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Twilio Connect Quickstart

Overview

Twilio Connect is an easy way for developers to obtain authorization to make calls, send text messages, purchase phone numbers, read access logs and perform other API functions on behalf of another Twilio account holder.

As an example, imagine you want to access the Twilio account of a user of your web application to provide in-depth analytics of their Twilio account activity. In this quickstart we'll solve this problem by creating your first Twilio Connect App, placing the "Connect" button on your web site so users can authorize your app to access their Twilio account data and make API requests against their account.

Creating Your First Twilio Connect App

Let's jump right in and create our first Connect app. Log in to your Twilio account dashboard, select "Apps" and click the "Create Connect App" button. Fill in the top section with the name of your application and your company information.

Next, assign an Authorize URL to your Connect application. The Authorize URL is the URL that Twilio will redirect the user's browser to after they have authorized your application to access their Twilio account. Later on in the quickstart we'll demonstrate how the Authorize URL is used.

Lastly, select the access rights your Connect app requires on the user's account. For this example we'll only be accessing call logs for analytics so we'll choose "Read all account data".

Here's what our sample Connect application looks like:

Rossum Twilio Connect App

Click ‘Save Changes' and you're done!

Placing the Connect Button on Your Web Site

Twilio Connect

The Connect button is where your customers will start the process of authorizing your Connect App to access their Twilio account. We've made it easy to create the code needed to place this button on your web site with the Twilio Connect button HTML generator.

After saving your application you will see a bit of HTML code in a popup. Copy the generated code and paste it into the HTML of your web site where you would like the button to appear. If you ever need to generate this HTML again, you can scroll to the bottom of your Connect App's details page and click "Generate Connect Button HTML".

Testing the Authorization Workflow

With the Twilio Connect button now on your web site, browse to the page where you placed the HTML and click the Connect button. Verify that the information displayed on the authorization screen is correct.

After completing the app authorization process, you are redirected to the Authorize URL you specified when creating your Connect App. Appended to that URL is an AccountSid URL parameter with a value that looks like this:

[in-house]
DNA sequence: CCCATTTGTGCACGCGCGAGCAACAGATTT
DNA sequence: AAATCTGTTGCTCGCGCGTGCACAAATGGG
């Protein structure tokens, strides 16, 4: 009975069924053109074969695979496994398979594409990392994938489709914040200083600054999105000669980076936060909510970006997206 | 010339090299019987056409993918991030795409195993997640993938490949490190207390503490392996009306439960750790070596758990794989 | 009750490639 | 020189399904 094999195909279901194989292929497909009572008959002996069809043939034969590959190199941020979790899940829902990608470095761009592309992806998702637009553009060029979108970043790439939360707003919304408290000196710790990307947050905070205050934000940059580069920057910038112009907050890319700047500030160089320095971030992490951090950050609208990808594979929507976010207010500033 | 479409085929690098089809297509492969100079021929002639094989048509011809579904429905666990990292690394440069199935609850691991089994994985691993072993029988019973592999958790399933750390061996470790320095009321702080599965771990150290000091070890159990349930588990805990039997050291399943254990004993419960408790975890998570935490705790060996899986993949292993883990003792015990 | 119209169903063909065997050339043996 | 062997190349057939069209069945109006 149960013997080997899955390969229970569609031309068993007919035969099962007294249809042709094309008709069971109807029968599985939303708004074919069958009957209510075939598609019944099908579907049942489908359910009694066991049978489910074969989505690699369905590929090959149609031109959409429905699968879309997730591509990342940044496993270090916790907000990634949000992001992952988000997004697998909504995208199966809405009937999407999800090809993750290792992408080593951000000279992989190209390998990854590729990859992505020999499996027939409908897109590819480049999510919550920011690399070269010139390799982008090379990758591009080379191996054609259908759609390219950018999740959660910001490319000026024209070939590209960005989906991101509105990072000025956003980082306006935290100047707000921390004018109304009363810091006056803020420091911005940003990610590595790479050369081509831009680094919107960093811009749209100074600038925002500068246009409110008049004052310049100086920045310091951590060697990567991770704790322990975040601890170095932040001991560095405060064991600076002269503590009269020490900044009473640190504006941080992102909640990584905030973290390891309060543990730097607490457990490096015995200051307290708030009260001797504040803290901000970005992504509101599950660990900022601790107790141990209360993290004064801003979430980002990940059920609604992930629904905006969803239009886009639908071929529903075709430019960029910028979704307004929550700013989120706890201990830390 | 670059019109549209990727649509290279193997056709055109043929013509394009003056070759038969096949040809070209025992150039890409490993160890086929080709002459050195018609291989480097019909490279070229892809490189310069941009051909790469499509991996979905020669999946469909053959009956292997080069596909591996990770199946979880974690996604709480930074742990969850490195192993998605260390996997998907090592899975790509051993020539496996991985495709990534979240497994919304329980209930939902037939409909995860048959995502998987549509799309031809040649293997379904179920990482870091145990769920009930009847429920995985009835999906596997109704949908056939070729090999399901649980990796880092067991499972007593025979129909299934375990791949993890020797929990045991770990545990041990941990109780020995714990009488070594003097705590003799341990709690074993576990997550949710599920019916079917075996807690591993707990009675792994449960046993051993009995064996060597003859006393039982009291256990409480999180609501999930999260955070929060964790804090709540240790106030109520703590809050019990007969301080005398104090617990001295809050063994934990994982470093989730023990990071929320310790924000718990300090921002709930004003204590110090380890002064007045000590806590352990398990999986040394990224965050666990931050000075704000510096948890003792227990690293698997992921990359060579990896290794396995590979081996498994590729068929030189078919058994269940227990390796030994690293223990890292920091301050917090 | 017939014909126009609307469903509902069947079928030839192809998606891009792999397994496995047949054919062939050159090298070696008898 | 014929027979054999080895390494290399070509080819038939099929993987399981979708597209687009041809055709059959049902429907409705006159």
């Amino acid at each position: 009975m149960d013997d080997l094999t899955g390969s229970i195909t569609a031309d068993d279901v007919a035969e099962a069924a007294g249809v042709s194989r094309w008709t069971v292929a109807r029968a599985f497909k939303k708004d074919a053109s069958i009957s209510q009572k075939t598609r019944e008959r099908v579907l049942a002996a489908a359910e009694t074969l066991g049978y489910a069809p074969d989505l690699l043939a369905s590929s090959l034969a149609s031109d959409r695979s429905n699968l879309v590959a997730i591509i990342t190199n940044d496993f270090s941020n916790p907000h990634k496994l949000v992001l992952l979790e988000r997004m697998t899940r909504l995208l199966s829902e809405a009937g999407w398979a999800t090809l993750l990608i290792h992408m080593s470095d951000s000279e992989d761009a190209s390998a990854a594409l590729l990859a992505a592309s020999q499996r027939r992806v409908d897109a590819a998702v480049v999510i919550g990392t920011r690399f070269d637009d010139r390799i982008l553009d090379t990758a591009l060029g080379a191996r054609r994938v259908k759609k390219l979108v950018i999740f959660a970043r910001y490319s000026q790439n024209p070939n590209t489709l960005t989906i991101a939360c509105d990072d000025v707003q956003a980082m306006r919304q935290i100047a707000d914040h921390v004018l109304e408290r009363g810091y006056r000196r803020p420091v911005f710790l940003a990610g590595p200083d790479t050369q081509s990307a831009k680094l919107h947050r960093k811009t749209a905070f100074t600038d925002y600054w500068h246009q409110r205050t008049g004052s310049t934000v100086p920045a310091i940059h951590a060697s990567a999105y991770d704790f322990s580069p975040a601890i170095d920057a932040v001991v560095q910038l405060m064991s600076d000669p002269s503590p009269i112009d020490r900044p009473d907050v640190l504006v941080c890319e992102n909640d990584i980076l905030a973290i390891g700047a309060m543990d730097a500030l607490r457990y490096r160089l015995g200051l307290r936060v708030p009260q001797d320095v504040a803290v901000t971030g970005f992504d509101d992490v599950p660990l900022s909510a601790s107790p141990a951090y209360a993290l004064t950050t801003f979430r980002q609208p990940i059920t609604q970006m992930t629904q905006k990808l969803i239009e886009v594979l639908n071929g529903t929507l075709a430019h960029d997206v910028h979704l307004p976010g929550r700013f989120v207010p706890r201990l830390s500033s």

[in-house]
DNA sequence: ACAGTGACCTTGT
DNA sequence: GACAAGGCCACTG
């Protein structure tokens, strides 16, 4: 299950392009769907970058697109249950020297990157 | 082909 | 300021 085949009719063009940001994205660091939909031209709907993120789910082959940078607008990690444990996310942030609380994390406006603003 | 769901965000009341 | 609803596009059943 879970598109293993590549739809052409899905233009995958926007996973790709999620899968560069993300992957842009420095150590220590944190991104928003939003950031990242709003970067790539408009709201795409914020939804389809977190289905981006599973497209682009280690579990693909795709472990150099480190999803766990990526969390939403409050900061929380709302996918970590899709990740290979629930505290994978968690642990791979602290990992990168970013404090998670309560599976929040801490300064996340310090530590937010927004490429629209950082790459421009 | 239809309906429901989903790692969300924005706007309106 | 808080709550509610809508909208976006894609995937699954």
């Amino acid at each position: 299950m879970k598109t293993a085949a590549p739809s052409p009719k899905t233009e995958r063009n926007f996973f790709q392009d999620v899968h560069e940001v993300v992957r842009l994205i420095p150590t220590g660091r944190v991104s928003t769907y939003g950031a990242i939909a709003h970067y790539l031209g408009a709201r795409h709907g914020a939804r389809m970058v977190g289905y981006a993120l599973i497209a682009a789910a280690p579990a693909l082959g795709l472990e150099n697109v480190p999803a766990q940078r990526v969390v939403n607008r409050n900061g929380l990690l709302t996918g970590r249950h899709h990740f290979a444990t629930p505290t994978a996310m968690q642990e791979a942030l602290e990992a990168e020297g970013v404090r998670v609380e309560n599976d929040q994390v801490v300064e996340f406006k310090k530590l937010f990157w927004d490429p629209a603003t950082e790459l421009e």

http://www.example.com/twilio/authorize?AccountSid=AC12345
   Your Connect App's Authorize URL       Customer's SID

Your application should extract the AccountSid value from the URL and associate it with the user's account within your application. After extracting the AccountSid, we recommend that you redirect the user to another page within your app so the AccountSid isn't hanging around. For example, in this is the code required to access the AccountSid value and redirect to a new location:

authorize-callback.cshtml
@{
    string accountSid = Request["AccountSid"];
    // store accountSid value in database 
    // associated with a user in your application
    // redirect back to my app when done
    Response.Redirect("http://www.example.com/myapp", true);
}

Making an Authorized Request

With the user's AccountSid in hand you can now request data from their account via the Twilio REST API. A request to retrieve data from a user's account is nearly identical to a request made against your own account with only one key difference. Instead of authenticating with your AccountSid and AuthToken, you authenticate with the AccountSid retrieved during the authorization process and your account's AuthToken.

Here is a simple request to retrieve call logs from an account using a Twilio helper library. Pay special attention to line 4 where the customer's AccountSid is specified instead of your own:

authorized-request.cshtml
@Twilio;
@{
    string sid = "ACXXXXXX"; // The customer's AccountSid
    string token = "YYYYYY"; // Your account's AuthToken

    // create a new instance of the Twilio REST client
    var client = new TwilioRestClient(sid, token);

    // Get Recent Calls
    var calls = client.ListCalls();

    // Check for errors
    if (calls.RestException != null) 
    {
        Response.Write(string.Format("Error: {0}", calls.RestException.Message));
        Response.End();
    }    
}

Call Log

@foreach (var call in calls.Calls) {

Call from @call.From to @call.To at @call.StartTime of length @call.Duration

}

You're Done! Now What?

Retrieving call logs on behalf of your customers is just the start of what you can accomplish with Twilio Connect. Visit the complete Connect documentation and best practices to learn more about how to integrate Connect's additional capabilities into your applications.